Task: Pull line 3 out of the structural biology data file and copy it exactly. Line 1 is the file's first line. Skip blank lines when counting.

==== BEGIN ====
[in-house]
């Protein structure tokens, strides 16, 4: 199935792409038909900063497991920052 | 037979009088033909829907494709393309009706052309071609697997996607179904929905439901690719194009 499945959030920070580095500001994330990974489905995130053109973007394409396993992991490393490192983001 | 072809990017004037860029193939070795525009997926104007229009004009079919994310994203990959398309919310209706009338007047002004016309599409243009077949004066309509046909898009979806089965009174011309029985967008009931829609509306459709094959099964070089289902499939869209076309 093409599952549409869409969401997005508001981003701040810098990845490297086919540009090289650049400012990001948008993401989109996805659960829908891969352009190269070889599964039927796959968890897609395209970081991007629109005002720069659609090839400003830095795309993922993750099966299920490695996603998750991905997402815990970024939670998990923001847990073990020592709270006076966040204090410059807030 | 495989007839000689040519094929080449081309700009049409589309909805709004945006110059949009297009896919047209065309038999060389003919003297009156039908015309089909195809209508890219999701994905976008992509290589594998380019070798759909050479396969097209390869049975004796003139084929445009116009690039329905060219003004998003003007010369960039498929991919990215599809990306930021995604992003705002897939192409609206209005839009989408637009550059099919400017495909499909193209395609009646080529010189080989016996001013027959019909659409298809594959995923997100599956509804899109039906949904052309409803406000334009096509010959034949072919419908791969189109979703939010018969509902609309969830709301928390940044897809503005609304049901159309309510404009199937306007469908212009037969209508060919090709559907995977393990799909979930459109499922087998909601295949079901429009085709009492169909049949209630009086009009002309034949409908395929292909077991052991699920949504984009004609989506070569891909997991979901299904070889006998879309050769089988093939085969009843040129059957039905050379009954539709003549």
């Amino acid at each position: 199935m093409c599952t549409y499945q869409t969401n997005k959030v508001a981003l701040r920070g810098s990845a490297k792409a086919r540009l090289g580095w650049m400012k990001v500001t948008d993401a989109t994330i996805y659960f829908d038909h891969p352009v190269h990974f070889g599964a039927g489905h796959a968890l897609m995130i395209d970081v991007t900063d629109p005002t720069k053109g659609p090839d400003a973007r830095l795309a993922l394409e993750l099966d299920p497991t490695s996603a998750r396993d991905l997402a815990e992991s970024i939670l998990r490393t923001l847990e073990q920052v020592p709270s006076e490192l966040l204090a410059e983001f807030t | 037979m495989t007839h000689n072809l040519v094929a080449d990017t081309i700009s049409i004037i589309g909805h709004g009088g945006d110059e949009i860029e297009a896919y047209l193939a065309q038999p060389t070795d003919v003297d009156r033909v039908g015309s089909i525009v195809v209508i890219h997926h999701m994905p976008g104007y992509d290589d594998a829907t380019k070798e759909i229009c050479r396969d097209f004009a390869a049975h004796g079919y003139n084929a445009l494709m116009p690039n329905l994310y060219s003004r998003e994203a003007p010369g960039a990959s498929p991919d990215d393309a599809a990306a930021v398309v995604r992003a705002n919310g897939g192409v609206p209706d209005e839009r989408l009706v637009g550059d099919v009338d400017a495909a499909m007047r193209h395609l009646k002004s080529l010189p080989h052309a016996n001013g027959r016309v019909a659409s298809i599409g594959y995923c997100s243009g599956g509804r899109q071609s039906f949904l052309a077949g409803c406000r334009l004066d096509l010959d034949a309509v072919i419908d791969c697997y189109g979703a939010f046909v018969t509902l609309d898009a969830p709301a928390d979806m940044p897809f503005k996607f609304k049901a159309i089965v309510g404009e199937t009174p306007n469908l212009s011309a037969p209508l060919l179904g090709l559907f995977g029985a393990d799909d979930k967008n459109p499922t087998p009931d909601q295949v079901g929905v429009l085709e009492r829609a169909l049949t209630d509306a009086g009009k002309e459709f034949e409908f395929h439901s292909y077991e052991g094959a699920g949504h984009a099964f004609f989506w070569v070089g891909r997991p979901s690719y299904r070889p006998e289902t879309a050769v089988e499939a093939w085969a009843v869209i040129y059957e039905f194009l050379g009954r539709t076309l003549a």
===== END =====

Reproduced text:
């Amino acid at each position: 199935m093409c599952t549409y499945q869409t969401n997005k959030v508001a981003l701040r920070g810098s990845a490297k792409a086919r540009l090289g580095w650049m400012k990001v500001t948008d993401a989109t994330i996805y659960f829908d038909h891969p352009v190269h990974f070889g599964a039927g489905h796959a968890l897609m995130i395209d970081v991007t900063d629109p005002t720069k053109g659609p090839d400003a973007r830095l795309a993922l394409e993750l099966d299920p497991t490695s996603a998750r396993d991905l997402a815990e992991s970024i939670l998990r490393t923001l847990e073990q920052v020592p709270s006076e490192l966040l204090a410059e983001f807030t | 037979m495989t007839h000689n072809l040519v094929a080449d990017t081309i700009s049409i004037i589309g909805h709004g009088g945006d110059e949009i860029e297009a896919y047209l193939a065309q038999p060389t070795d003919v003297d009156r033909v039908g015309s089909i525009v195809v209508i890219h997926h999701m994905p976008g104007y992509d290589d594998a829907t380019k070798e759909i229009c050479r396969d097209f004009a390869a049975h004796g079919y003139n084929a445009l494709m116009p690039n329905l994310y060219s003004r998003e994203a003007p010369g960039a990959s498929p991919d990215d393309a599809a990306a930021v398309v995604r992003a705002n919310g897939g192409v609206p209706d209005e839009r989408l009706v637009g550059d099919v009338d400017a495909a499909m007047r193209h395609l009646k002004s080529l010189p080989h052309a016996n001013g027959r016309v019909a659409s298809i599409g594959y995923c997100s243009g599956g509804r899109q071609s039906f949904l052309a077949g409803c406000r334009l004066d096509l010959d034949a309509v072919i419908d791969c697997y189109g979703a939010f046909v018969t509902l609309d898009a969830p709301a928390d979806m940044p897809f503005k996607f609304k049901a159309i089965v309510g404009e199937t009174p306007n469908l212009s011309a037969p209508l060919l179904g090709l559907f995977g029985a393990d799909d979930k967008n459109p499922t087998p009931d909601q295949v079901g929905v429009l085709e009492r829609a169909l049949t209630d509306a009086g009009k002309e459709f034949e409908f395929h439901s292909y077991e052991g094959a699920g949504h984009a099964f004609f989506w070569v070089g891909r997991p979901s690719y299904r070889p006998e289902t879309a050769v089988e499939a093939w085969a009843v869209i040129y059957e039905f194009l050379g009954r539709t076309l003549a």